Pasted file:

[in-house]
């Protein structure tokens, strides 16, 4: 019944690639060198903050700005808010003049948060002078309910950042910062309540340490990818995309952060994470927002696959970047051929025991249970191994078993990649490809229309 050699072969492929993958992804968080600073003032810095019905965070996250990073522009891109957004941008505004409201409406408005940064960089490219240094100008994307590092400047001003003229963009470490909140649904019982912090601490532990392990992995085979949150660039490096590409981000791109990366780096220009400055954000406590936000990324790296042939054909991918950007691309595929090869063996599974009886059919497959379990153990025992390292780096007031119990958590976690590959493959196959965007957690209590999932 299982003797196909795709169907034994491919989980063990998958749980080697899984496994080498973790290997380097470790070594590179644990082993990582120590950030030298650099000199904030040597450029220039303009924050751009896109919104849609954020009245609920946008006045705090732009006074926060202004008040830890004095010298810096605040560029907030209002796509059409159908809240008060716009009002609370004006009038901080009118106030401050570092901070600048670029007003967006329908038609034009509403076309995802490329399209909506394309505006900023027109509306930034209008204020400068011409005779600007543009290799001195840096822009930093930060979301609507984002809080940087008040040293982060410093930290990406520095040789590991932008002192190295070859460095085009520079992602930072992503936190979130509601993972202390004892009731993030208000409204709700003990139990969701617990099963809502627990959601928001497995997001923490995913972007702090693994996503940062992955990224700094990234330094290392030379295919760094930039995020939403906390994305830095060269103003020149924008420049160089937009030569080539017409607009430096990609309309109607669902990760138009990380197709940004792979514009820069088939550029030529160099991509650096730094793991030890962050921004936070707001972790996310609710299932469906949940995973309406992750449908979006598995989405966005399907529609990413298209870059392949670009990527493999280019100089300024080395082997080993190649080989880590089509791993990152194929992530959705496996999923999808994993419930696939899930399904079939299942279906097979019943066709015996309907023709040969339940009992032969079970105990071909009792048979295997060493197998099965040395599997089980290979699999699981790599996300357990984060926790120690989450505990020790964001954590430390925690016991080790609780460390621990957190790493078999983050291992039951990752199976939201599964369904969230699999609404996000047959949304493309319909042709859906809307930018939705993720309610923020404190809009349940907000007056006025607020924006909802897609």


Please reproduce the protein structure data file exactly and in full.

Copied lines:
[in-house]
């Protein structure tokens, strides 16, 4: 019944690639060198903050700005808010003049948060002078309910950042910062309540340490990818995309952060994470927002696959970047051929025991249970191994078993990649490809229309 050699072969492929993958992804968080600073003032810095019905965070996250990073522009891109957004941008505004409201409406408005940064960089490219240094100008994307590092400047001003003229963009470490909140649904019982912090601490532990392990992995085979949150660039490096590409981000791109990366780096220009400055954000406590936000990324790296042939054909991918950007691309595929090869063996599974009886059919497959379990153990025992390292780096007031119990958590976690590959493959196959965007957690209590999932 299982003797196909795709169907034994491919989980063990998958749980080697899984496994080498973790290997380097470790070594590179644990082993990582120590950030030298650099000199904030040597450029220039303009924050751009896109919104849609954020009245609920946008006045705090732009006074926060202004008040830890004095010298810096605040560029907030209002796509059409159908809240008060716009009002609370004006009038901080009118106030401050570092901070600048670029007003967006329908038609034009509403076309995802490329399209909506394309505006900023027109509306930034209008204020400068011409005779600007543009290799001195840096822009930093930060979301609507984002809080940087008040040293982060410093930290990406520095040789590991932008002192190295070859460095085009520079992602930072992503936190979130509601993972202390004892009731993030208000409204709700003990139990969701617990099963809502627990959601928001497995997001923490995913972007702090693994996503940062992955990224700094990234330094290392030379295919760094930039995020939403906390994305830095060269103003020149924008420049160089937009030569080539017409607009430096990609309309109607669902990760138009990380197709940004792979514009820069088939550029030529160099991509650096730094793991030890962050921004936070707001972790996310609710299932469906949940995973309406992750449908979006598995989405966005399907529609990413298209870059392949670009990527493999280019100089300024080395082997080993190649080989880590089509791993990152194929992530959705496996999923999808994993419930696939899930399904079939299942279906097979019943066709015996309907023709040969339940009992032969079970105990071909009792048979295997060493197998099965040395599997089980290979699999699981790599996300357990984060926790120690989450505990020790964001954590430390925690016991080790609780460390621990957190790493078999983050291992039951990752199976939201599964369904969230699999609404996000047959949304493309319909042709859906809307930018939705993720309610923020404190809009349940907000007056006025607020924006909802897609």